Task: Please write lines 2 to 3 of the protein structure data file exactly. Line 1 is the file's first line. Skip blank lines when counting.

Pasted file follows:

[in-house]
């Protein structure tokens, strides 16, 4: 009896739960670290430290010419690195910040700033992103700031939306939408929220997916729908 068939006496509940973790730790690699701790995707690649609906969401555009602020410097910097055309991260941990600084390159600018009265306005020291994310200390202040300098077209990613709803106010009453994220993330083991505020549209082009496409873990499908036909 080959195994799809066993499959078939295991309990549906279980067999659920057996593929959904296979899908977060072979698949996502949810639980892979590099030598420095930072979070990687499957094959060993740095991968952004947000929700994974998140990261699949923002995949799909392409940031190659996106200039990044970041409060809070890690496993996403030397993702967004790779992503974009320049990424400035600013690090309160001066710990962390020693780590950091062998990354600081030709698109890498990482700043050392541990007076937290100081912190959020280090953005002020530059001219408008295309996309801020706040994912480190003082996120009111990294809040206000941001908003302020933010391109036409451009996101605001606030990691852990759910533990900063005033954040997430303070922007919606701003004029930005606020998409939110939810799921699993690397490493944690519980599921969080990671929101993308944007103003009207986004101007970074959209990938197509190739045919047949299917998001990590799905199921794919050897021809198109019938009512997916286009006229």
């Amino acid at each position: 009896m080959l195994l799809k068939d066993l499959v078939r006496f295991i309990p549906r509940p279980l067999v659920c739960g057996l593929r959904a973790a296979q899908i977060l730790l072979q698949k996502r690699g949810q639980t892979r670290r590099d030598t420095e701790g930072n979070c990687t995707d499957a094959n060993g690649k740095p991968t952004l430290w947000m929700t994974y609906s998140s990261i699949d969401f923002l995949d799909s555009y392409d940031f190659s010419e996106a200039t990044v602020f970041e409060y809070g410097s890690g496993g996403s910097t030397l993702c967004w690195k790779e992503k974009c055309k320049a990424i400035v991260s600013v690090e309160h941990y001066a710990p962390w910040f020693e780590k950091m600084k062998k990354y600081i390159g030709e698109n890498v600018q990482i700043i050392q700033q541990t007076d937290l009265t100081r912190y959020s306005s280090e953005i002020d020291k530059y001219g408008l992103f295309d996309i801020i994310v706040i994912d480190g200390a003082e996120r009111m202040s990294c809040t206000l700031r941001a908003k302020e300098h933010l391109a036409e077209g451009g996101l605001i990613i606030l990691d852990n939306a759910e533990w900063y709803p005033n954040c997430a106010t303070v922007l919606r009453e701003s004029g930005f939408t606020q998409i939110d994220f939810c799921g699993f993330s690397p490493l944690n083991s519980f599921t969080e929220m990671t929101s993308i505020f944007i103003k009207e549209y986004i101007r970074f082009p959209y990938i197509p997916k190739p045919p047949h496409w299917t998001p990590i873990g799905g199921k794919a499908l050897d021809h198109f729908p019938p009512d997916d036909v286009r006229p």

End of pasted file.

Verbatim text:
């Protein structure tokens, strides 16, 4: 009896739960670290430290010419690195910040700033992103700031939306939408929220997916729908 068939006496509940973790730790690699701790995707690649609906969401555009602020410097910097055309991260941990600084390159600018009265306005020291994310200390202040300098077209990613709803106010009453994220993330083991505020549209082009496409873990499908036909 080959195994799809066993499959078939295991309990549906279980067999659920057996593929959904296979899908977060072979698949996502949810639980892979590099030598420095930072979070990687499957094959060993740095991968952004947000929700994974998140990261699949923002995949799909392409940031190659996106200039990044970041409060809070890690496993996403030397993702967004790779992503974009320049990424400035600013690090309160001066710990962390020693780590950091062998990354600081030709698109890498990482700043050392541990007076937290100081912190959020280090953005002020530059001219408008295309996309801020706040994912480190003082996120009111990294809040206000941001908003302020933010391109036409451009996101605001606030990691852990759910533990900063005033954040997430303070922007919606701003004029930005606020998409939110939810799921699993690397490493944690519980599921969080990671929101993308944007103003009207986004101007970074959209990938197509190739045919047949299917998001990590799905199921794919050897021809198109019938009512997916286009006229």
């Amino acid at each position: 009896m080959l195994l799809k068939d066993l499959v078939r006496f295991i309990p549906r509940p279980l067999v659920c739960g057996l593929r959904a973790a296979q899908i977060l730790l072979q698949k996502r690699g949810q639980t892979r670290r590099d030598t420095e701790g930072n979070c990687t995707d499957a094959n060993g690649k740095p991968t952004l430290w947000m929700t994974y609906s998140s990261i699949d969401f923002l995949d799909s555009y392409d940031f190659s010419e996106a200039t990044v602020f970041e409060y809070g410097s890690g496993g996403s910097t030397l993702c967004w690195k790779e992503k974009c055309k320049a990424i400035v991260s600013v690090e309160h941990y001066a710990p962390w910040f020693e780590k950091m600084k062998k990354y600081i390159g030709e698109n890498v600018q990482i700043i050392q700033q541990t007076d937290l009265t100081r912190y959020s306005s280090e953005i002020d020291k530059y001219g408008l992103f295309d996309i801020i994310v706040i994912d480190g200390a003082e996120r009111m202040s990294c809040t206000l700031r941001a908003k302020e300098h933010l391109a036409e077209g451009g996101l605001i990613i606030l990691d852990n939306a759910e533990w900063y709803p005033n954040c997430a106010t303070v922007l919606r009453e701003s004029g930005f939408t606020q998409i939110d994220f939810c799921g699993f993330s690397p490493l944690n083991s519980f599921t969080e929220m990671t929101s993308i505020f944007i103003k009207e549209y986004i101007r970074f082009p959209y990938i197509p997916k190739p045919p047949h496409w299917t998001p990590i873990g799905g199921k794919a499908l050897d021809h198109f729908p019938p009512d997916d036909v286009r006229p």